Grandaddy (poem)


He died this day, 1969.

He was 61, and had knelt to pray,

or so it is said.

It was a bit after dinner,

a visit with his sister,

then back home with Granny.

In their little town.


She found him kneeling,

and discovered him gone.

I was 6 and had never seen her cry.

Never before, nor after

just 2 days after her 61st birthday,

tainted by the loss of her husband.


Reformed, he was.

Some say he was Saved by Jesus.

He was in Recovery

after a lifetime

of being the drunk.


One said he tried to quit many times before.

He went to Program,

at a place called the Shepherd Home

I guess it finally took.

He became a righteous man.

He read the Bible and prayed daily.


We all do what we need to do

in this world to make it

livable, bearable, tolerable,

joyful, cheerful, heartening,

to make it loving–to ourselves,

to those we love.


Grandaddy healed himself, finally.

He was a proud Leo,

proud of himself,

and proud of his grandbabies.

Or as he said, “the b.a.b.b.y.’s”


Remembered for his levity,

as much as for his drinking,

and as much for his sobriety,

he was president of the “Liars Club of Belhaven”,

the mantle passed to him

by Mr. Heber Wilkinson, another character, in the 1940’s.

I found that in an old newspaper

where they used to report such important events.


He made his family’s life miserable for years.

To others he seemed to enjoy life.

Even without the drink,

he loved to joke and prank.


Grandaddy’s father was a stern,

perhaps abusive man.

4 of 6 of this man’s adult children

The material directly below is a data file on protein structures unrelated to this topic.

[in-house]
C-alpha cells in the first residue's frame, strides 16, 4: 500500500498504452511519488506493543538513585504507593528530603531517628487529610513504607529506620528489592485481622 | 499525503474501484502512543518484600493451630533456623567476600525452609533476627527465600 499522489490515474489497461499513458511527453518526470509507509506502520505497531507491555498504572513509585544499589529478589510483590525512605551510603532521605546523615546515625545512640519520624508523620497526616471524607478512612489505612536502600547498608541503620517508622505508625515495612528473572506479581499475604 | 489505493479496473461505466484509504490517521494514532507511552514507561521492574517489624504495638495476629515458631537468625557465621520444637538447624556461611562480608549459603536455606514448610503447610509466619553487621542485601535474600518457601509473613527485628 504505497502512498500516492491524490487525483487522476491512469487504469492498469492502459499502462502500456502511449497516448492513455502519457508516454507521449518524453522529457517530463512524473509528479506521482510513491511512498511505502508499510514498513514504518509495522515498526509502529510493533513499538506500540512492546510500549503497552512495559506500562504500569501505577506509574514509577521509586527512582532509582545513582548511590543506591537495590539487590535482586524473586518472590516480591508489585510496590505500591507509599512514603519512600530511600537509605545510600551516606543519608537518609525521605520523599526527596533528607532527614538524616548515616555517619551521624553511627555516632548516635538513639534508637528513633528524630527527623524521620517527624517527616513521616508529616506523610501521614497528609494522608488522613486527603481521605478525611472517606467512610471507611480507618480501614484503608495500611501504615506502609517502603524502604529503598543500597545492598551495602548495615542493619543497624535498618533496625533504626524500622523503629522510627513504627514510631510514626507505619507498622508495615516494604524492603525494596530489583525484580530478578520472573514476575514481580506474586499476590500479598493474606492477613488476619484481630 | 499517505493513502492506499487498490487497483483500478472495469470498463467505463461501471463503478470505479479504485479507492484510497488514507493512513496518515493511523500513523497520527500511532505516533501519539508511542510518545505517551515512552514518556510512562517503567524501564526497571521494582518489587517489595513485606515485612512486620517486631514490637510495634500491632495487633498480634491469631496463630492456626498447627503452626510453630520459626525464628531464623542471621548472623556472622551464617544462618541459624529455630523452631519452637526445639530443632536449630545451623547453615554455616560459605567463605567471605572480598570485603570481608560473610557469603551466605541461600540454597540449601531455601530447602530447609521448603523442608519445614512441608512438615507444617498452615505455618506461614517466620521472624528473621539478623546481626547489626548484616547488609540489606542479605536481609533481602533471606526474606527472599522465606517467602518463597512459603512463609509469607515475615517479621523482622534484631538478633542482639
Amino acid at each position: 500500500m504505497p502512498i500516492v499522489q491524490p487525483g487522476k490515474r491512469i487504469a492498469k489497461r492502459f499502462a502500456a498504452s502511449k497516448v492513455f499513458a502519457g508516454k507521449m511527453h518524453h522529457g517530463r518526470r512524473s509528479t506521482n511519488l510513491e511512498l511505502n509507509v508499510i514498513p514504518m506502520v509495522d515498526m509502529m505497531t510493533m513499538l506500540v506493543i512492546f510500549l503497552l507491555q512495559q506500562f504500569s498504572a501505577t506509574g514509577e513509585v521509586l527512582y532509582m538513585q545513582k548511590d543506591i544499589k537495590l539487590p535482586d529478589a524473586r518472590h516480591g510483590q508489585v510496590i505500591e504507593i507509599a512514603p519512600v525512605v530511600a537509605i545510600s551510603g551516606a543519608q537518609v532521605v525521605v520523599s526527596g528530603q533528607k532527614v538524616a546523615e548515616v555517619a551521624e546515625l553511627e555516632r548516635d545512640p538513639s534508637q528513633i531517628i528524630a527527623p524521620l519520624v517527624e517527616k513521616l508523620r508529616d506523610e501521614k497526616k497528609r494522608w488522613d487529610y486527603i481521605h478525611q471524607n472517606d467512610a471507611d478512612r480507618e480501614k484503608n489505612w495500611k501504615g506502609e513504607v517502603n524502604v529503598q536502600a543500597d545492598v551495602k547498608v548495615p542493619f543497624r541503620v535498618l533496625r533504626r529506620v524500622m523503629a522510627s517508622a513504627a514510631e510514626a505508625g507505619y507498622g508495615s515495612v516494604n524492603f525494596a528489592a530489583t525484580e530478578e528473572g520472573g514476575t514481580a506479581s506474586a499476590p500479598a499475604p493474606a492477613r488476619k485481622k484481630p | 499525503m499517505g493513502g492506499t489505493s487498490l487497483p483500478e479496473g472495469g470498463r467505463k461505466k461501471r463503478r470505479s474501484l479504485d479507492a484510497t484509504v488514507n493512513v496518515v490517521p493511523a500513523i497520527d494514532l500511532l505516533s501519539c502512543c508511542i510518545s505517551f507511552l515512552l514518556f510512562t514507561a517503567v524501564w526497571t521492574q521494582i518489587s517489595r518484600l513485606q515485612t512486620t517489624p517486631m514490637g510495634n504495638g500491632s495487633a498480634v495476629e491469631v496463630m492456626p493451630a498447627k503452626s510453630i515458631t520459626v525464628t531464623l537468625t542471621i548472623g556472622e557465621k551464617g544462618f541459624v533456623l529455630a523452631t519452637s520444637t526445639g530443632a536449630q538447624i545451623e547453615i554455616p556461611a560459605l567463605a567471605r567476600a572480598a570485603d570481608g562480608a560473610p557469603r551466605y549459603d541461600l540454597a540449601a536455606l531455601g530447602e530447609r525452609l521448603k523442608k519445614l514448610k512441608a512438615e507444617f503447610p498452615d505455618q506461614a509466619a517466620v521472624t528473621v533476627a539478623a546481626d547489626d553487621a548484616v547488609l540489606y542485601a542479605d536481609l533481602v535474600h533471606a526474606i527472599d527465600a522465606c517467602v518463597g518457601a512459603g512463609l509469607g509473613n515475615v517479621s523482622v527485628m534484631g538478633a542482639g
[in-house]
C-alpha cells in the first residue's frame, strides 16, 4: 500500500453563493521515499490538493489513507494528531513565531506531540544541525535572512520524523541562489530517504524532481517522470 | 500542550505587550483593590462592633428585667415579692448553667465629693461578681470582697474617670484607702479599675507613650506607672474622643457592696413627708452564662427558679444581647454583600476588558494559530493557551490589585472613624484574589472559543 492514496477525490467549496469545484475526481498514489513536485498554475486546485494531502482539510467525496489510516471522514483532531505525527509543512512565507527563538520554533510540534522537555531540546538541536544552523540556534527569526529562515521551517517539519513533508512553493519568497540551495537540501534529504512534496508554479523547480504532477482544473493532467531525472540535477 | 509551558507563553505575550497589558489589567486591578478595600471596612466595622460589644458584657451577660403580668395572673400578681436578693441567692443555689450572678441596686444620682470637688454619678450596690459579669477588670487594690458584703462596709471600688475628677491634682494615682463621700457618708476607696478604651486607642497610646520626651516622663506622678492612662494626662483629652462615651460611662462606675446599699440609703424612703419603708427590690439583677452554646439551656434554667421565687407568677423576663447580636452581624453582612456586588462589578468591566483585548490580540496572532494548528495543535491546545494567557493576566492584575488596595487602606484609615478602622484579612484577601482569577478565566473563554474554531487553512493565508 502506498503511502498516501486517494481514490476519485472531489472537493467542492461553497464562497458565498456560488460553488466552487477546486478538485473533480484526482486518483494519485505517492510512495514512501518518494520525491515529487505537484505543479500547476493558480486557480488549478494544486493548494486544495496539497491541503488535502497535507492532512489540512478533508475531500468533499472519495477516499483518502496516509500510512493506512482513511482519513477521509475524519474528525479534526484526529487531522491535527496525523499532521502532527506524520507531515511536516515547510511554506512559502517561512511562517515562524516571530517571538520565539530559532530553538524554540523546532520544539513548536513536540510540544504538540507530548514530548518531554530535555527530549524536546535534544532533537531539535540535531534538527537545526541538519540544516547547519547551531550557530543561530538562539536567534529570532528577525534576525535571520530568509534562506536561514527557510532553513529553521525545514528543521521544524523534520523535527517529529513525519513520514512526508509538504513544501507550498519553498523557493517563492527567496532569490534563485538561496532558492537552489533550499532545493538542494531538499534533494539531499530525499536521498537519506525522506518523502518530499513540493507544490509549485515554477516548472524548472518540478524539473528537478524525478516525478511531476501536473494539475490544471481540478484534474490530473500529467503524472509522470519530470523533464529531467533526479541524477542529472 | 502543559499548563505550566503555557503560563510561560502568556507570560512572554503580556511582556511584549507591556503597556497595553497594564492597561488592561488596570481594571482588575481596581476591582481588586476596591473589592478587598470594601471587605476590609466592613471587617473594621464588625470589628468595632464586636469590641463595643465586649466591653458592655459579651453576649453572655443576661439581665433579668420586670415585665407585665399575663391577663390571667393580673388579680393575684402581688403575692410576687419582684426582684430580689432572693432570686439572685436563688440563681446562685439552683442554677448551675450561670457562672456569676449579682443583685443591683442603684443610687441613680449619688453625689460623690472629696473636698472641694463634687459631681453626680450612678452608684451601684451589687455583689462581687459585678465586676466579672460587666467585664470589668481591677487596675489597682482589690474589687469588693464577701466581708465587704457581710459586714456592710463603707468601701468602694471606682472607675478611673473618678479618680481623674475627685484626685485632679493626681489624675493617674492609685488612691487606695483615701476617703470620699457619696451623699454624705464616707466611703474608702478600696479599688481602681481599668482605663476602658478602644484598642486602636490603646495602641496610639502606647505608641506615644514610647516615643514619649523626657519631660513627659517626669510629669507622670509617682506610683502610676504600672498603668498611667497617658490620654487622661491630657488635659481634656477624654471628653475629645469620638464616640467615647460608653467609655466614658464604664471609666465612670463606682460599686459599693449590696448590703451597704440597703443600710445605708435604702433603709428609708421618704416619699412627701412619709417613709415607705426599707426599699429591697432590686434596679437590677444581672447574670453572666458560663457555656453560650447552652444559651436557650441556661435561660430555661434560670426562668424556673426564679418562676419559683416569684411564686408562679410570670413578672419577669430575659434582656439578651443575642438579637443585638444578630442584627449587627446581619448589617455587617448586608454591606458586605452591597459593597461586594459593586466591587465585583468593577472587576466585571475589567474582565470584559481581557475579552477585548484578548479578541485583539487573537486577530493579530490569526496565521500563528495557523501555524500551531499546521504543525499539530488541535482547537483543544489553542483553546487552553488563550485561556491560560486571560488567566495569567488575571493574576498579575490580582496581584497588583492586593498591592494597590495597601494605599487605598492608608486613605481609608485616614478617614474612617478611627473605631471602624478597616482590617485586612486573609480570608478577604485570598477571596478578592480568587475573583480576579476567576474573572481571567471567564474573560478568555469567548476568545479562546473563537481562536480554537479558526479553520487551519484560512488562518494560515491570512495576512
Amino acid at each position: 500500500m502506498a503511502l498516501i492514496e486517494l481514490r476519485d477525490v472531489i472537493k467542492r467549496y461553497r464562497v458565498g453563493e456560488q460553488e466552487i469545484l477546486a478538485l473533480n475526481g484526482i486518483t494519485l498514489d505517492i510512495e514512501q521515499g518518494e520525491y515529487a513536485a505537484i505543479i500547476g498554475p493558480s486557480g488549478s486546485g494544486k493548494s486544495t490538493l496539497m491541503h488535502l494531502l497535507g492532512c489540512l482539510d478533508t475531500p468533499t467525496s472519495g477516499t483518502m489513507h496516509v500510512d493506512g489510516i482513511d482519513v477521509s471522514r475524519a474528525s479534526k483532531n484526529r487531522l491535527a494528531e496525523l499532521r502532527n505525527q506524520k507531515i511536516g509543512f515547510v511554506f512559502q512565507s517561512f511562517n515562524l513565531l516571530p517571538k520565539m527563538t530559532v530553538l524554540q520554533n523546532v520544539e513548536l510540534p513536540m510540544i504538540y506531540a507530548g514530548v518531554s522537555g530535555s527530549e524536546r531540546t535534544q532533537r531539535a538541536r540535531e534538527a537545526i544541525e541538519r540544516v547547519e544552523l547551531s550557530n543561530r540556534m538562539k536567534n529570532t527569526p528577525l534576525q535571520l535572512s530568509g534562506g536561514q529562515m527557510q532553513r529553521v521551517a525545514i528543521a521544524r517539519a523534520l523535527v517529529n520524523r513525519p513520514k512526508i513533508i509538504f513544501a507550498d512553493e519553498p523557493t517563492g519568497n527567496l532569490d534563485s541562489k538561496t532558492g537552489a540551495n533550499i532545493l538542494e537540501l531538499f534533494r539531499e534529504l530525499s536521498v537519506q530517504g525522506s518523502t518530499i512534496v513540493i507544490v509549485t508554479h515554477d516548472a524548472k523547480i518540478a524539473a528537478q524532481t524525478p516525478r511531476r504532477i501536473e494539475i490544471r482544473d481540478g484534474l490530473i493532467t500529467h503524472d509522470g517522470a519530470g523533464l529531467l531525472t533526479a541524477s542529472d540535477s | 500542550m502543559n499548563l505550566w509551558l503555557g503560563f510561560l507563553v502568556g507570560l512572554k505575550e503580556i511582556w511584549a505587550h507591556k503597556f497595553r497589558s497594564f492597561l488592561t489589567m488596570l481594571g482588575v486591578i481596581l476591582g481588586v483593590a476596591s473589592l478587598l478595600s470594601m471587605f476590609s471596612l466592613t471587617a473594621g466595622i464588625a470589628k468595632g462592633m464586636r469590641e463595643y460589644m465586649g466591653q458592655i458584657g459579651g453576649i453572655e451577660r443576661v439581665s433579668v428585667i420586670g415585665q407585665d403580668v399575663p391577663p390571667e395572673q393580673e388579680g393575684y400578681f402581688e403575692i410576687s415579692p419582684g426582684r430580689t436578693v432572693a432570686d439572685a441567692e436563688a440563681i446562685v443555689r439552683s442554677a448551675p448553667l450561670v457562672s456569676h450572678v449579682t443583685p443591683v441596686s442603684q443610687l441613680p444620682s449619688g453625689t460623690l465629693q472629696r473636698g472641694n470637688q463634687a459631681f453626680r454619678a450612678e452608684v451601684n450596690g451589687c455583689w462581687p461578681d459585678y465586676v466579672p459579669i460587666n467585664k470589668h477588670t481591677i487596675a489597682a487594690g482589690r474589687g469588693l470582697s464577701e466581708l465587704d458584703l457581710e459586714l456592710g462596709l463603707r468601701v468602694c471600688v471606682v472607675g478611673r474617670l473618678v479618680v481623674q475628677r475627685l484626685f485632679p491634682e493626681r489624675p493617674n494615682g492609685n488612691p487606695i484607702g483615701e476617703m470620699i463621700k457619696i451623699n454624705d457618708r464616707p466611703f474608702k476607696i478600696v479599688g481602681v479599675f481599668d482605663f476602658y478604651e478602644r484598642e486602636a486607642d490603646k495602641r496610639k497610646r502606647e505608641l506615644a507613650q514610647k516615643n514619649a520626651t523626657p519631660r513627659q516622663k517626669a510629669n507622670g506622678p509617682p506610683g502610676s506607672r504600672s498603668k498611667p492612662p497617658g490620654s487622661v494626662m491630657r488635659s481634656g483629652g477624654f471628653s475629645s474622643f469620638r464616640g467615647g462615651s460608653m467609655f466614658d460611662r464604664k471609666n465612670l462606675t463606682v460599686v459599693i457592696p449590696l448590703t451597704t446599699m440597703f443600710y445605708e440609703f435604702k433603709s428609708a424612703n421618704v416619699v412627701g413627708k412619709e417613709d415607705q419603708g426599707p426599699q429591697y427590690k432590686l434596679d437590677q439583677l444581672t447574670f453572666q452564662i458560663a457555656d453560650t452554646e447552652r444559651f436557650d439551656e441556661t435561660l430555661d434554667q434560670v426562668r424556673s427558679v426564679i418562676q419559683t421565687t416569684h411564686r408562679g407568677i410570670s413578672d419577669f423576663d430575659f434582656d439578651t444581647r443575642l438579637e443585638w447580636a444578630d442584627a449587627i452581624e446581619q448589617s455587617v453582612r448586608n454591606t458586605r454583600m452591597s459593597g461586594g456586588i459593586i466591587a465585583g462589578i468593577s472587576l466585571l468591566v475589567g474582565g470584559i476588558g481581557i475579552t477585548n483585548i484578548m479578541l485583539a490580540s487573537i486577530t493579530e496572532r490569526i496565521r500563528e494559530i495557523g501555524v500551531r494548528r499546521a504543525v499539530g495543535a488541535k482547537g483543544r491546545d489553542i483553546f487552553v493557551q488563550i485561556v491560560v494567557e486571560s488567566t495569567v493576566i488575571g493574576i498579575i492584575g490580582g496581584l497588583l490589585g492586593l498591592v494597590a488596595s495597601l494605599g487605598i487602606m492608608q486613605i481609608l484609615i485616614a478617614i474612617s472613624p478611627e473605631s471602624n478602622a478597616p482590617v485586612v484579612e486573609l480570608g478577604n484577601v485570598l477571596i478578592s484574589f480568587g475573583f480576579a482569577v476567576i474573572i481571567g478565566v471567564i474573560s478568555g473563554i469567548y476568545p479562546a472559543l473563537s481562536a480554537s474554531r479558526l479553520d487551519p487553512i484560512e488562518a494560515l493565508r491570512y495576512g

became terrible drinkers. 

The rest were enablers.

Generations of toxicity.


He spoiled my father,

then he belittled him,

then he stole from him,

because of this disease.


This disease robbed me of a father

who felt good about himself,

good about his creative ability,

his intelligence,

his actions.


Thus robbing my brother

of the same.

And the circle

Be Unbroken

By and by.


8 Responses to “Grandaddy (poem)”

  1. Julie Says:

    Well, shoot, was thinking it was the 30th. That’s the day Grandaddy passed on.

  2. Jaymie Says:

    Love the ending – hints at Grandaddy calling on something higher to pull him free. Funny how it is called liquid courage when it is really another thing to hide behind.

  3. Julie Says:

    Yes, I felt weird about posting it because I didn’t want to offend anyone in my family, but I don’t think they read it much. I still think so much of him, although I was only 6 when he passed. From things I’ve been told about him, we actually are a lot alike.

  4. Near and dear subject matter for me. Well written

    • Julie Says:

      Thank you so much! I’ve just starting writing poetry and I’m in love with it. Never liked it before, but now I wake up and I’ll have poems waiting in my heart to be written. I feel so blessed about it.

  5. gbaugh Says:

    Julie, I like the way you started the poem with your grandfather’s death. You showed his wife’s pain, “I was 6 and had never seen her cry”

    His attempts at recovery, “He went to Program” and his struggles with alcohol, to how he helped himself. “Grandaddy healed himself, finally”

    To what he was thought of, “Remembered for his levity,”

    You then explained why he was the way he was, “Grandaddy’s father was a stern”

    Then your loss’ “This disease robbed me of a father”

    I read this straight through, it flowed beautifully, and held emotion in each word. This is a very good poem thank you for posting it. Wonderful!

    Gerardine Baugh

    • Julie Says:

      OMG, I had seen your last comment first. Thank I saw more comments and I’m excited to read them. I’m so glad you read this and commented. I was a little fearful of posting it, because I thought it might offend someone in my family if they read it, but it was one of those poems that comes in such an inspired way. I’ve just started writing, and it’s like this feeling & inspiration and the words come out of my heart directly to paper (or keyboard!). It’s one of the headiest feelings I’ve ever had.

      Thank you again for your kind words.

  6. […] called the Shepherd’s Home.  I think I wrote a poem about him.  Let me find it…. Here it is!  Read the poem and you’ll learn a lot about Granddaddy.  I love him so much, and know […]

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